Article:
[Greenbuilding] Ductless Heat Pump Performance
nick at early.com
Tue Dec 6 07:15:24 PST 2011
Paul Eldridge <paul.eldridge at ns.sympatico.ca> writes:
>I'm not inclined to alter the appearance of our home in any material way...
You might enjoy a lawn sculpture.
Paul Ladendorf <paulladendorf at ...> wrote:
> I think I'd be better off... building an super-insulated shed attached to
> the house and put a tank in it and blow the heat through a radiator.
A superinsulated tank inside a solar-collecting shed that gets cold at
night? You could circulate warm air through a shed attached to the house
day, with a heat distribution radiator to warm the house with tank water on
cloudy days. You could preheat water for showers with a $60 pressurized
13-gallon plastic pipe coil in the tank.
>Then I can use the attic for my music studio.
There you go :-) How much heat does your house need at 65 F on an average
28.9 F December day in South Bend with the sunspace doors closed? Divide
each exterior surface in square feet by its R-value and add those numbers
up? How many square feet of R40 attic ceiling? How many square feet of R24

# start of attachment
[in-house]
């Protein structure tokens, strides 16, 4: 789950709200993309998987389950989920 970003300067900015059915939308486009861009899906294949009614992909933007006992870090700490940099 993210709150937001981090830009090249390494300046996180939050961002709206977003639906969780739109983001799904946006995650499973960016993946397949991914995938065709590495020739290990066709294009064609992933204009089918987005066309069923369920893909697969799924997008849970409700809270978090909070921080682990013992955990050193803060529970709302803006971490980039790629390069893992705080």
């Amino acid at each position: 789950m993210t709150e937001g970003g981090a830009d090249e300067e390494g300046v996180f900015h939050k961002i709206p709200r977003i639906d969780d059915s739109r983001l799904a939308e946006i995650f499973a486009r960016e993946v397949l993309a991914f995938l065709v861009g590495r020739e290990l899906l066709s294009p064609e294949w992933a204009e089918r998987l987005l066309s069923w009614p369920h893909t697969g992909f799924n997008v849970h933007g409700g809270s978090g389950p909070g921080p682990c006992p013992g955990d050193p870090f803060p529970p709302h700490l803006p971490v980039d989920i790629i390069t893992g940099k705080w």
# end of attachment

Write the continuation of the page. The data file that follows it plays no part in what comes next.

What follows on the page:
walls and R? windows? Your 640 cfm 50 Pa blower door measurement corresponds
to about 32 cfm of natural air leakage (enough for 6 full-time occupants in
a clean house), which adds about 32 Btu/h-F to the house conductance.
Or buy 2 or 3 $15 120 V 1500 watt space heaters with thermostats and keep
the house 65 F for 24 hours with no help from the sun or the woodstove and
record the outdoor temperatures and the electric meter readings before and
after? If the house is 65 F indoors and the average outdoor temp is (say) 40
and the difference in meter readings is (say) 35 kWh, the house conductance
is 35x3412/(24h(65-40)) = 200 Btu/h-F...
So it would need 24h(65-28.9)200 = 173K Btu on a 28.9 F day, or 866K Btu for
5 cloudy 28.9 F days in a row, eg 866K/(140-80)/62.33 = 232 ft^3 of water
cooling from 140 to 80 F in a 6'-wide x 4'-tall x 10'-long plywood tank with
a $100 folded 18'x20' EPDM liner inside a lawn sculpture with a 12'x24'
footprint and a $750 24'x24' twinwall polycarbonate south wall with a 60
degree slope and a 24'x21'-tall insulated north wall.
NREL says 430 Btu/ft^2 of sun falls on the ground and 580 falls on a south
wall on an average December day with a 32 F daytime temp in South Bend, so 1
ft^2 of R2 twinwall with 80% solar transmission and a 60 degree slope would
receive 430cos60+580sin60 = 717 Btu/day. With 100 F air inside, it would
collect about 0.8x717-6h(100-32)1ft^2/R2 = 370 Btu, so a 24'x24' south wall
would collect 213K Btu/day.
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